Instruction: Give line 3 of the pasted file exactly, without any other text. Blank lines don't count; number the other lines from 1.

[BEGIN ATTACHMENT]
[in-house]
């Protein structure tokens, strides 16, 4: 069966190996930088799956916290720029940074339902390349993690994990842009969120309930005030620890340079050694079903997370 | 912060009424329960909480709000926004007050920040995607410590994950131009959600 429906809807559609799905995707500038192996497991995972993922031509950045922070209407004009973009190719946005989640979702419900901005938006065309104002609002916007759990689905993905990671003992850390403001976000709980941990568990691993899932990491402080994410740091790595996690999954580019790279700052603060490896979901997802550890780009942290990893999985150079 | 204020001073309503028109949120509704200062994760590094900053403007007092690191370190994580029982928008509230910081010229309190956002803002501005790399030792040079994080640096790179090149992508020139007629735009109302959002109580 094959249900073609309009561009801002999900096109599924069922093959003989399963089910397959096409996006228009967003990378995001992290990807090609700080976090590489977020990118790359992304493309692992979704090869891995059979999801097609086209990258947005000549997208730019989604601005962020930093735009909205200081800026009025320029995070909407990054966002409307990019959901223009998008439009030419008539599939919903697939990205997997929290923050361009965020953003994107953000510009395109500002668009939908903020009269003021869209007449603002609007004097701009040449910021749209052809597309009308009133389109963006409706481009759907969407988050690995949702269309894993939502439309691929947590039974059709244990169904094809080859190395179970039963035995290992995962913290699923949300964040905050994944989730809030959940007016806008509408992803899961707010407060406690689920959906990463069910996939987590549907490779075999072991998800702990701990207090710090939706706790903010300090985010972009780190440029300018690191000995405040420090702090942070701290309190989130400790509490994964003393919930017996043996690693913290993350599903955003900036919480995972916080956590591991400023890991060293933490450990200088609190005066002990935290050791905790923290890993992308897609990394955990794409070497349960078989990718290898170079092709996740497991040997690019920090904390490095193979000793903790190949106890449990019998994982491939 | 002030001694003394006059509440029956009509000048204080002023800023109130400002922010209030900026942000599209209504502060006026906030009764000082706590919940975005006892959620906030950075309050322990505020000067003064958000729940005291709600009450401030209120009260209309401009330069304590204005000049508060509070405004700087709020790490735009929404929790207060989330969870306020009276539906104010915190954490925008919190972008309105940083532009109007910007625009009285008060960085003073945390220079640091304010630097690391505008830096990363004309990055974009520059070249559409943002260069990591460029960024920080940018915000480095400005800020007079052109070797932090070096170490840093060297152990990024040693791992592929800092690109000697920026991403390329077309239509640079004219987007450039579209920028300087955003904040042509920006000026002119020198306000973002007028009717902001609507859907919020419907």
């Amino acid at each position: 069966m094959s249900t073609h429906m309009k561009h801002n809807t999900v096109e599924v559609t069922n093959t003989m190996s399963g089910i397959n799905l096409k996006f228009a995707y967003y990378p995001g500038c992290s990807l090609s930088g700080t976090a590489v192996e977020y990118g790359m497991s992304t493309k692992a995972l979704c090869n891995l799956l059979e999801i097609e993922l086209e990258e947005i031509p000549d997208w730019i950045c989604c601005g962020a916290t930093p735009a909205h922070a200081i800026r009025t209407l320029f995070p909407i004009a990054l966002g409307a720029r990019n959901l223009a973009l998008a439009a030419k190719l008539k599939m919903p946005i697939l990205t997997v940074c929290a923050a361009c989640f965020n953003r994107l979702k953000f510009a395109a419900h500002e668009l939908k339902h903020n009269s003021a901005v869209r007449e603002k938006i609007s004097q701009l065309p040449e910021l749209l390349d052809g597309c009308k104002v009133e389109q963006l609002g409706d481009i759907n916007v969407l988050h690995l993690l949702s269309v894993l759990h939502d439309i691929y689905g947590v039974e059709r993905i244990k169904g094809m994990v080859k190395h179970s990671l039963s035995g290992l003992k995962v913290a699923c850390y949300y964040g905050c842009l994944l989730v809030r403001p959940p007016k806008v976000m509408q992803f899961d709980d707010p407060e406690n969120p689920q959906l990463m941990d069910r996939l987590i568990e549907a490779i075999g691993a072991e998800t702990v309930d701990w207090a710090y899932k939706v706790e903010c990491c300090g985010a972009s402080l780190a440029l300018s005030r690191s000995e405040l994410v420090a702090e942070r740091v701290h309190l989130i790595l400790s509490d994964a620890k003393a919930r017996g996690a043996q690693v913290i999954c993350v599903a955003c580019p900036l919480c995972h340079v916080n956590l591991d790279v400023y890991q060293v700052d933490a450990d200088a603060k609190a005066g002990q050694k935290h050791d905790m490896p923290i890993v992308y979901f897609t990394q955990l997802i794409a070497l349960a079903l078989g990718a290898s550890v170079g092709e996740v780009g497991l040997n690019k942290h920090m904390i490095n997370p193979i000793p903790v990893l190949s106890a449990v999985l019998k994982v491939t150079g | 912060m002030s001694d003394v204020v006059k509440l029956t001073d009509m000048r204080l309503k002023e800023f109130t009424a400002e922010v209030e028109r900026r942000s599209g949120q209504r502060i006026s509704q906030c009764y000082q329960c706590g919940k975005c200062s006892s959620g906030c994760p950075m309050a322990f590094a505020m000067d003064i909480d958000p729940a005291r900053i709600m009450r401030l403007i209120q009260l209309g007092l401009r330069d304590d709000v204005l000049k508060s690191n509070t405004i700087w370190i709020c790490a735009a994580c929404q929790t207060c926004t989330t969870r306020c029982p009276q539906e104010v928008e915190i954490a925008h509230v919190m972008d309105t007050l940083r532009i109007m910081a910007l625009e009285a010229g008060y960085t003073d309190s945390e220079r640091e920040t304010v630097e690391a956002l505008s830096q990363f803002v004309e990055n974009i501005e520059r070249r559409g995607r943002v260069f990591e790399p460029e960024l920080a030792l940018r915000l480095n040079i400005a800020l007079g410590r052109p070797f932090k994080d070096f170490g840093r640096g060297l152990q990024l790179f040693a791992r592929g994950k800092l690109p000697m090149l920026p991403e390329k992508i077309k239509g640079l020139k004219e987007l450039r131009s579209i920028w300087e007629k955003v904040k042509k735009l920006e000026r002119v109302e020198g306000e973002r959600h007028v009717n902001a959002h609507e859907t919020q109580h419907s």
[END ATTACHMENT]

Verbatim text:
């Amino acid at each position: 069966m094959s249900t073609h429906m309009k561009h801002n809807t999900v096109e599924v559609t069922n093959t003989m190996s399963g089910i397959n799905l096409k996006f228009a995707y967003y990378p995001g500038c992290s990807l090609s930088g700080t976090a590489v192996e977020y990118g790359m497991s992304t493309k692992a995972l979704c090869n891995l799956l059979e999801i097609e993922l086209e990258e947005i031509p000549d997208w730019i950045c989604c601005g962020a916290t930093p735009a909205h922070a200081i800026r009025t209407l320029f995070p909407i004009a990054l966002g409307a720029r990019n959901l223009a973009l998008a439009a030419k190719l008539k599939m919903p946005i697939l990205t997997v940074c929290a923050a361009c989640f965020n953003r994107l979702k953000f510009a395109a419900h500002e668009l939908k339902h903020n009269s003021a901005v869209r007449e603002k938006i609007s004097q701009l065309p040449e910021l749209l390349d052809g597309c009308k104002v009133e389109q963006l609002g409706d481009i759907n916007v969407l988050h690995l993690l949702s269309v894993l759990h939502d439309i691929y689905g947590v039974e059709r993905i244990k169904g094809m994990v080859k190395h179970s990671l039963s035995g290992l003992k995962v913290a699923c850390y949300y964040g905050c842009l994944l989730v809030r403001p959940p007016k806008v976000m509408q992803f899961d709980d707010p407060e406690n969120p689920q959906l990463m941990d069910r996939l987590i568990e549907a490779i075999g691993a072991e998800t702990v309930d701990w207090a710090y899932k939706v706790e903010c990491c300090g985010a972009s402080l780190a440029l300018s005030r690191s000995e405040l994410v420090a702090e942070r740091v701290h309190l989130i790595l400790s509490d994964a620890k003393a919930r017996g996690a043996q690693v913290i999954c993350v599903a955003c580019p900036l919480c995972h340079v916080n956590l591991d790279v400023y890991q060293v700052d933490a450990d200088a603060k609190a005066g002990q050694k935290h050791d905790m490896p923290i890993v992308y979901f897609t990394q955990l997802i794409a070497l349960a079903l078989g990718a290898s550890v170079g092709e996740v780009g497991l040997n690019k942290h920090m904390i490095n997370p193979i000793p903790v990893l190949s106890a449990v999985l019998k994982v491939t150079g | 912060m002030s001694d003394v204020v006059k509440l029956t001073d009509m000048r204080l309503k002023e800023f109130t009424a400002e922010v209030e028109r900026r942000s599209g949120q209504r502060i006026s509704q906030c009764y000082q329960c706590g919940k975005c200062s006892s959620g906030c994760p950075m309050a322990f590094a505020m000067d003064i909480d958000p729940a005291r900053i709600m009450r401030l403007i209120q009260l209309g007092l401009r330069d304590d709000v204005l000049k508060s690191n509070t405004i700087w370190i709020c790490a735009a994580c929404q929790t207060c926004t989330t969870r306020c029982p009276q539906e104010v928008e915190i954490a925008h509230v919190m972008d309105t007050l940083r532009i109007m910081a910007l625009e009285a010229g008060y960085t003073d309190s945390e220079r640091e920040t304010v630097e690391a956002l505008s830096q990363f803002v004309e990055n974009i501005e520059r070249r559409g995607r943002v260069f990591e790399p460029e960024l920080a030792l940018r915000l480095n040079i400005a800020l007079g410590r052109p070797f932090k994080d070096f170490g840093r640096g060297l152990q990024l790179f040693a791992r592929g994950k800092l690109p000697m090149l920026p991403e390329k992508i077309k239509g640079l020139k004219e987007l450039r131009s579209i920028w300087e007629k955003v904040k042509k735009l920006e000026r002119v109302e020198g306000e973002r959600h007028v009717n902001a959002h609507e859907t919020q109580h419907s």